“I’ve got tickets!” I screamed in excitement over the phone to my friend in Abu Dhabi. No, not tickets to the ball game or cricket game, but tickets to watch UK choreographer Akram Khan performance.

For each mermerising Kathak step he took, I retreated way back into my own childhood days of training in two Indian dance styles – no not Bollywood or Bhangra, but Bharatanatyam and Kuchupudi. I still remember how I hated dance lessons; I thought it was a waste of time. Glad to share, I don’t hold that view anymore. While the days of dancing and performing are over, I still manage to stay excited when other talented performers and dancing artistes take the stage – every dance step of theirs emerging with my own dancing nostalgic memories.

Photos © Raju Alexis

While I attribute the rediscovery of the meaning of Indian dance through the Akram dance company performance, it was Raju Alexis’ photo of Dubai based Indian dancer Shereen Saifuddin that re-ignited my dance. Shereen posed for the lively photographer in her dance costumes in unlikely places such as Dubai’s Safa park. I had previously introduced Raju’s brilliant photography in an earlier blog post.

I got to interview Shereen who is preparing for her solo Mohiniyattam performance Lāsya, backed by a 5 piece live orchestra.

Q: When you were photographed in Safa Park, what did you feel?
A: I actually like shooting outdoors. It is a lot more dynamic than a studio shoot. The shoot at Safa Park was around 4pm and the park was practically deserted so there were not many people watching us, although the heat was a killer though. There was another instance where I had a shoot at Jumeirah beach on a weekend and boy, was it packed! It does feel strange when people mill around to watch what is going on. It can be hard but you just have to remove yourself from the surrounding and just get on with it.

Photos © Raju Alexis

Q: Why did you choose Mohiniyattam over other traditional Indian dance forms?
A: Mohiniyattam is the classical dance form of Kerala (which is where I am from). I studied Bharatanatyam for many years before I started with Mohiniyattam. There is a lot more scope for abhinaya (expression) in Mohiniyattam. As a dance form, it is much less explored than Bharatanatyam, which is what initially attracted me to learn it.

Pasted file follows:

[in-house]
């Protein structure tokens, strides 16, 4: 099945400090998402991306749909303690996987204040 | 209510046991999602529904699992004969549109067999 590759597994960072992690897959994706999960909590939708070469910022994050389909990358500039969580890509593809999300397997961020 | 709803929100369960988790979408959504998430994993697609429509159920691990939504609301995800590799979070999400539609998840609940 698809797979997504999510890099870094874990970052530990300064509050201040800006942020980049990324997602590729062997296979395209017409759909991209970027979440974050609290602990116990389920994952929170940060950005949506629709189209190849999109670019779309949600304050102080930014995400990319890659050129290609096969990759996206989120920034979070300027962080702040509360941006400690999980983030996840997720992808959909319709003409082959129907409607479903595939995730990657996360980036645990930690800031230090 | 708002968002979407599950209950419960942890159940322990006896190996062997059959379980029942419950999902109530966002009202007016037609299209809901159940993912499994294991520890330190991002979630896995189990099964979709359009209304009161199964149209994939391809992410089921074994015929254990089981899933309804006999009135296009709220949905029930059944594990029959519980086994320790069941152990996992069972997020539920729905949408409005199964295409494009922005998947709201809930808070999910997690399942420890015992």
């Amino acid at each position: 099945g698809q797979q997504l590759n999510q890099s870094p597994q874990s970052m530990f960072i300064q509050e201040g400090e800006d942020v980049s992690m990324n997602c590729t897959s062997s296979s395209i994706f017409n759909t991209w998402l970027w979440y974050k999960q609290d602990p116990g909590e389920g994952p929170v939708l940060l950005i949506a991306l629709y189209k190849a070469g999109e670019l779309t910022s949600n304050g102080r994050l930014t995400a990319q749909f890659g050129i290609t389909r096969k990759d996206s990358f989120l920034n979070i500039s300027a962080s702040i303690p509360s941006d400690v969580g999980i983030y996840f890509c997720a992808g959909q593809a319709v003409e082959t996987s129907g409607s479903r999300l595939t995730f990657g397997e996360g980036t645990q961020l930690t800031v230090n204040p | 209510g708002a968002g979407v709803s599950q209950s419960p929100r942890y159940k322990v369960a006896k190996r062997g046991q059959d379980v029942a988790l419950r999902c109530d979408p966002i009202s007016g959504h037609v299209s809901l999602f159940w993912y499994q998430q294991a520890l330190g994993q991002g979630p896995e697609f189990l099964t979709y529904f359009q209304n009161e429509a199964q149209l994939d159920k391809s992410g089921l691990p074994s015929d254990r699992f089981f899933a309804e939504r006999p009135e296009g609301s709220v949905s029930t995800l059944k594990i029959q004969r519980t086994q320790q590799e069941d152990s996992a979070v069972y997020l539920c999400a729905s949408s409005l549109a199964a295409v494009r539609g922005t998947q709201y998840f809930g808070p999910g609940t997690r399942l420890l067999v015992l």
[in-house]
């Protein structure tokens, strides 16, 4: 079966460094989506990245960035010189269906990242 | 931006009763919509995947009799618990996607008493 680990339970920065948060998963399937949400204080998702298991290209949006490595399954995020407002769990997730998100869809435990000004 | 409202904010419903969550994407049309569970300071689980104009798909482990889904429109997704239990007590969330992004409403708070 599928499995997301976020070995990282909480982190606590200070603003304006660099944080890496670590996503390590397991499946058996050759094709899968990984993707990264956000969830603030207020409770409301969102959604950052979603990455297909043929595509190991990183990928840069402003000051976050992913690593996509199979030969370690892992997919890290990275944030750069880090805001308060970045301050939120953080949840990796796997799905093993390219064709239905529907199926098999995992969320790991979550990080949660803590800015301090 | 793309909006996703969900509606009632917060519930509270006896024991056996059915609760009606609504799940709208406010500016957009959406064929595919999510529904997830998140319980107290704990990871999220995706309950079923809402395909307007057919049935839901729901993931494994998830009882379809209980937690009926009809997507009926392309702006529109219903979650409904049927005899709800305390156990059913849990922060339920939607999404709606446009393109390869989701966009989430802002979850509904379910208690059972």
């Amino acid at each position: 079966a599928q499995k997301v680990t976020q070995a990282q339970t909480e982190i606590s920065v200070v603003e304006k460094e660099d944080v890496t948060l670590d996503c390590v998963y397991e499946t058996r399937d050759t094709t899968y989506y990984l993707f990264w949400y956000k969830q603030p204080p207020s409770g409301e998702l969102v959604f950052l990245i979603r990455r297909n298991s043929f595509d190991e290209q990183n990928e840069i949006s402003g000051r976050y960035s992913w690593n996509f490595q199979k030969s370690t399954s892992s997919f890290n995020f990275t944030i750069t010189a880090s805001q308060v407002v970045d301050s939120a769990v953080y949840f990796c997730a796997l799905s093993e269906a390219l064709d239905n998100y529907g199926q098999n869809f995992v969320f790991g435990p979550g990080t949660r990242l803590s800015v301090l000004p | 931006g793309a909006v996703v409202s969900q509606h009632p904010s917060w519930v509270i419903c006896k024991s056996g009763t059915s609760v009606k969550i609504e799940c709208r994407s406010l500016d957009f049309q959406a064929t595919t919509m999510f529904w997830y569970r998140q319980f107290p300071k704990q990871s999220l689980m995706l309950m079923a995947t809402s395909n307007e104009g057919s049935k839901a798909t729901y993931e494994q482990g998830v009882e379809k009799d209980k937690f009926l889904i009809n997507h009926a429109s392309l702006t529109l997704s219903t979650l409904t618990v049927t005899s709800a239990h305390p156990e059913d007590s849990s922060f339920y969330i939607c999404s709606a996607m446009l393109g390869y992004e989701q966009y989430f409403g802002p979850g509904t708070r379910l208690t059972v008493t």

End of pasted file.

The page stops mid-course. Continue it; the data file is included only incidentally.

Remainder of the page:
Q: What was the feeling of working with Raju Alexis of EyeSpice like?
A: Raju is very easy to work with. I have known him for many years now and we share a great rapport. He loves experimenting and totally enjoys what he does. Whenever we shoot, he doesn’t treat me like a subject. He likes to discuss the shot and keeps me involved throughout the process. I really like that about him as a photographer.

Q: Why dancing? Why not other performing arts?
A: I love Indian classical music – I am learning to play a traditional string instrument called veena. I also do a wee bit of theatre (I am part of a Dubai based amateur theatre group). But dancing is what I love most.

Q: If you had all the money and the time in the world, what is the absolute one thing that you’d want to do?
A: I would travel and learn!

So if you happen to be in Chennai, India with nothing to do on Saturday, the 30th of October, please do take the chance to see Shereen perform. I’m sure you won’t be disappointed.

Visit Shereen’s dance recital website.

And here questions of type such if honestly strike me not much as I wrote everything higher. It is visible you simply you don’t want to read all this. As my parrot does.